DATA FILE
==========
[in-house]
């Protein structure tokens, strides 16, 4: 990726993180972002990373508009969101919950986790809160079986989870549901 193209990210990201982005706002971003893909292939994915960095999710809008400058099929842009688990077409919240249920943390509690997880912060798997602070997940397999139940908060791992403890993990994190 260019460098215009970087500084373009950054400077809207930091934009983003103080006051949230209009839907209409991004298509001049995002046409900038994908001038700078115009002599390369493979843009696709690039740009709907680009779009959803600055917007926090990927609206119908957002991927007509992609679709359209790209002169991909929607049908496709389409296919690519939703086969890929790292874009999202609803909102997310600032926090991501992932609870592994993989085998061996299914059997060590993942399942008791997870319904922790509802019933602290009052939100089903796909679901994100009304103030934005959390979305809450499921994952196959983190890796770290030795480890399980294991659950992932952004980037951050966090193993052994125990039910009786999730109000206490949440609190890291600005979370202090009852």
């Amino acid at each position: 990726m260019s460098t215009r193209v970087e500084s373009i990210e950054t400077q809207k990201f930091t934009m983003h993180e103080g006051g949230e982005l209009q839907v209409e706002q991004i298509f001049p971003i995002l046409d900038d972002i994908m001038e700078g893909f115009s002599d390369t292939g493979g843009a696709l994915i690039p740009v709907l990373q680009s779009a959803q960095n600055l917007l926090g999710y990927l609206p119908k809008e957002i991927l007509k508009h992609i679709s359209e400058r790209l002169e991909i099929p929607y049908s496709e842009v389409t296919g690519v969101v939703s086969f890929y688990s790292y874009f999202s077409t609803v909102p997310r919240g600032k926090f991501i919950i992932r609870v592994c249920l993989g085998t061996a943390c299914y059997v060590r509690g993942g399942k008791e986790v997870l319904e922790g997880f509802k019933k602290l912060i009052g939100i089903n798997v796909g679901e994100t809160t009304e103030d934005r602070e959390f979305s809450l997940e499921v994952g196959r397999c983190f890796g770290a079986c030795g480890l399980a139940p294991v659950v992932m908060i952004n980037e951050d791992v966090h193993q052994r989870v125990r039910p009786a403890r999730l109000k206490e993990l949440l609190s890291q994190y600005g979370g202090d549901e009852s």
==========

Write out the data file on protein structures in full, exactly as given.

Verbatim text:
[in-house]
């Protein structure tokens, strides 16, 4: 990726993180972002990373508009969101919950986790809160079986989870549901 193209990210990201982005706002971003893909292939994915960095999710809008400058099929842009688990077409919240249920943390509690997880912060798997602070997940397999139940908060791992403890993990994190 260019460098215009970087500084373009950054400077809207930091934009983003103080006051949230209009839907209409991004298509001049995002046409900038994908001038700078115009002599390369493979843009696709690039740009709907680009779009959803600055917007926090990927609206119908957002991927007509992609679709359209790209002169991909929607049908496709389409296919690519939703086969890929790292874009999202609803909102997310600032926090991501992932609870592994993989085998061996299914059997060590993942399942008791997870319904922790509802019933602290009052939100089903796909679901994100009304103030934005959390979305809450499921994952196959983190890796770290030795480890399980294991659950992932952004980037951050966090193993052994125990039910009786999730109000206490949440609190890291600005979370202090009852």
């Amino acid at each position: 990726m260019s460098t215009r193209v970087e500084s373009i990210e950054t400077q809207k990201f930091t934009m983003h993180e103080g006051g949230e982005l209009q839907v209409e706002q991004i298509f001049p971003i995002l046409d900038d972002i994908m001038e700078g893909f115009s002599d390369t292939g493979g843009a696709l994915i690039p740009v709907l990373q680009s779009a959803q960095n600055l917007l926090g999710y990927l609206p119908k809008e957002i991927l007509k508009h992609i679709s359209e400058r790209l002169e991909i099929p929607y049908s496709e842009v389409t296919g690519v969101v939703s086969f890929y688990s790292y874009f999202s077409t609803v909102p997310r919240g600032k926090f991501i919950i992932r609870v592994c249920l993989g085998t061996a943390c299914y059997v060590r509690g993942g399942k008791e986790v997870l319904e922790g997880f509802k019933k602290l912060i009052g939100i089903n798997v796909g679901e994100t809160t009304e103030d934005r602070e959390f979305s809450l997940e499921v994952g196959r397999c983190f890796g770290a079986c030795g480890l399980a139940p294991v659950v992932m908060i952004n980037e951050d791992v966090h193993q052994r989870v125990r039910p009786a403890r999730l109000k206490e993990l949440l609190s890291q994190y600005g979370g202090d549901e009852s």